Author Topic: Medium Term Investing Strategy (7-15 yrs)  (Read 1777 times)

heybro

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Medium Term Investing Strategy (7-15 yrs)
« on: December 26, 2019, 04:09:29 AM »
Is a 100% Stock ETF a sound idea for a Medium Term Investment in a Taxable Account?  I may take out a little-bit-of-money, a-lot-of-money, or no-money-at-all in the next 7 to 15 years.  So, I am very flexible.

MustacheAndaHalf

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Re: Medium Term Investing Strategy (7-15 yrs)
« Reply #1 on: December 26, 2019, 05:12:20 AM »
To make sure I understand you, if a stock market correction hits, you are willing to take out no money at all.  If stocks are doing well, you may take out some or a lot of money.  Is that correct?  You don't plan to withdraw money when stocks are doing badly?

In that case, especially if you can be flexible about 7 to 15 years, then it makes sense.  For most people, there's a home country bias, and a mix of 20% international with 80% U.S. is about right.  That might be hard to find in a single ETF.

terran

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Re: Medium Term Investing Strategy (7-15 yrs)
« Reply #2 on: December 26, 2019, 07:45:52 AM »
I agree, it comes down to whether you mean you're flexible or you mean you're uncertain. If you mean you're flexible (you'll make a decision about how much to spend at the point of decision, and you'd be fine spending little or nothing if the situation warrants), then I'd be comfortable with 100% stock until you commit to spending the money. However, if your uncertain (you don't know how much you'll need to spend, but you really really want or need to spend it no matter what), then I'd be less comfortable with that.

A couple of good examples might be: flexible (retirement in 7 years, but you can put it off and keep working if the markets have tanked and the money isn't there, so you need to wait) and uncertain (college in 7 years and you want the kid to go the best school they can get in to, so you don't now how much it will cost, but you'll spend whatever it is).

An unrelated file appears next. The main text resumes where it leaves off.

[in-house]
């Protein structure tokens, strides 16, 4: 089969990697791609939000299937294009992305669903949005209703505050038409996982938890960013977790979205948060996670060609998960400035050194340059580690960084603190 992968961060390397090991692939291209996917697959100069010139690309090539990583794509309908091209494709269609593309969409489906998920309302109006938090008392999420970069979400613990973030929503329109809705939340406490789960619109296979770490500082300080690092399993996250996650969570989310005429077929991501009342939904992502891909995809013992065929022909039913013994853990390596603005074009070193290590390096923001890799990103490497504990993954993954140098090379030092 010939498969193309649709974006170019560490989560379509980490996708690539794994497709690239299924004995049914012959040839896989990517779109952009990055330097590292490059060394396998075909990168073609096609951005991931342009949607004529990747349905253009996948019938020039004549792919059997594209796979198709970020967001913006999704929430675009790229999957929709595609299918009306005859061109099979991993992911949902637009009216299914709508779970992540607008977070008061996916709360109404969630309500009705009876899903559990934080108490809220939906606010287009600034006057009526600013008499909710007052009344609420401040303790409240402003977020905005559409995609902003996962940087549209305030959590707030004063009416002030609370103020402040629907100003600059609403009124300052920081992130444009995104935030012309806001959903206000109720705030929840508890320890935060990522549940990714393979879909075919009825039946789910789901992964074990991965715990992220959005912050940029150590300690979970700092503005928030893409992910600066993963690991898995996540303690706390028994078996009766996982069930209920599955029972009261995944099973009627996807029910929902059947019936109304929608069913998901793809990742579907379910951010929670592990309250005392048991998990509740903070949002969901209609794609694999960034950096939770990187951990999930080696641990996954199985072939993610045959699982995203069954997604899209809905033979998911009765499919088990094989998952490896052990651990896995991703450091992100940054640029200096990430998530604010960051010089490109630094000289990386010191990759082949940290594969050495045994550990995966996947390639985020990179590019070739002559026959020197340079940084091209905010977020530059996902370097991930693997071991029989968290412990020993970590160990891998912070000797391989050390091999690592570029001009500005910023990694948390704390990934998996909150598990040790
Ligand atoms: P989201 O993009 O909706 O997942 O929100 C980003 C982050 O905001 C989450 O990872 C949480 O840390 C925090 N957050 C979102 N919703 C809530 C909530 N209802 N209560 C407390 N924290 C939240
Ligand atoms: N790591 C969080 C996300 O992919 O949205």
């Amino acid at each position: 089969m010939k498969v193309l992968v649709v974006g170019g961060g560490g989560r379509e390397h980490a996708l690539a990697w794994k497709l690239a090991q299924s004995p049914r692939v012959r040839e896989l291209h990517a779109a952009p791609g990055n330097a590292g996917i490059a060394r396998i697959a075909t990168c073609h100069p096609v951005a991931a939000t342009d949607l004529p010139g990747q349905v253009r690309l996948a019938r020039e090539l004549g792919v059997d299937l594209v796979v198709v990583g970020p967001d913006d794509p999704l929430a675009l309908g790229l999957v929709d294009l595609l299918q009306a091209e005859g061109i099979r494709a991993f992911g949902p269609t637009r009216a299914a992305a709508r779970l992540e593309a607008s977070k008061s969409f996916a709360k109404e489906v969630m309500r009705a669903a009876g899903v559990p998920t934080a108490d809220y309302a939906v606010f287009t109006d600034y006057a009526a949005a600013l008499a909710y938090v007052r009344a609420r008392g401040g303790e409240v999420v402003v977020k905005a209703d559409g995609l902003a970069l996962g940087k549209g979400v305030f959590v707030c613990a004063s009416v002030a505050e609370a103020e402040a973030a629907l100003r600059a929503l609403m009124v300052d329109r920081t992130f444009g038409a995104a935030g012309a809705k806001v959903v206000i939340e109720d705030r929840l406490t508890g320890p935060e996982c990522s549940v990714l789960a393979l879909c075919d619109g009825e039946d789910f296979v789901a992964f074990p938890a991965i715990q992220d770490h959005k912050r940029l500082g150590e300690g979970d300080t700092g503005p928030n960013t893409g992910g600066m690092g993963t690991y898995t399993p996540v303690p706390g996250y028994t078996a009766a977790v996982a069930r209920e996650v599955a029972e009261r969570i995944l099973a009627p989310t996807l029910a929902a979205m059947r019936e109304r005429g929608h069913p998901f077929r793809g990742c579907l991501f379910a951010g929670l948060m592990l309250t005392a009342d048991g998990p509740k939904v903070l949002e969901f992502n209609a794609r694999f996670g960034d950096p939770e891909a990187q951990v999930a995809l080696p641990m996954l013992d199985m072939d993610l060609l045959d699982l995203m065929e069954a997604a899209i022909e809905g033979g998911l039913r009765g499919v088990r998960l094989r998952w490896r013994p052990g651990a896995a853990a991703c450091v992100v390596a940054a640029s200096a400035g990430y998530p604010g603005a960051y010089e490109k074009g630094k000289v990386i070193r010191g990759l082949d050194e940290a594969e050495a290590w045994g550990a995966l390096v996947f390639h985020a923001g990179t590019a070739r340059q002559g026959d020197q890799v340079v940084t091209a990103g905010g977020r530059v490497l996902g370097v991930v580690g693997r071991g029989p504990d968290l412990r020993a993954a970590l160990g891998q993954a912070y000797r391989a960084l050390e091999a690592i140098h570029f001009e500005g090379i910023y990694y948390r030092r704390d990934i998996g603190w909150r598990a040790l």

I'm currently mostly stock with retirement planned within your timeframe. We'll add more bonds as it gets closer, but with a pretty rapid glidepath to 60% stock "immediately" when we commit to an exact date (either decide we're not willing to work longer than that, or do something irreversible like give notice). I'm comfortable with that.

Radagast

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Re: Medium Term Investing Strategy (7-15 yrs)
« Reply #3 on: December 26, 2019, 02:22:40 PM »
I think the "aggressive" option in Vanguard's 529 college saving plan is a great template. https://investor.vanguard.com/529-plan/age-based-options Looks pretty simple too: start at 100% stocks (60%US 40%International), then increase bond allocation by 10% per year, but don't go past 90%. A nine year glide path. If you need money sooner, anything past 60%b/40%s is still a pretty stable allocation. And if you need it later, you can pause the glide at any point. Worst case if you pause at the end 90/10 is still notably higher returning than 100% bonds.

Goldielocks

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Re: Medium Term Investing Strategy (7-15 yrs)
« Reply #4 on: December 27, 2019, 10:50:57 AM »
Another way to look at the "flexible" comment -- e.g., no money out, a little, or substantial...

What will you use the money for?  If it is for travel or to upgrade a car (a want), would you be ok with foregoing that if the market is down?

This strategy means setting a minimum goal and average goal for your funds for each year until 15 years total.   You don't withdraw below the minimum, and try to keep the average amount in there at the end of that year.

If you set it right, there will be a 10% chance of "failure" below minimums, and a 50% chance of excess money building up over the average so a 50% chance of it throwing off luxurious amounts (to you).


heybro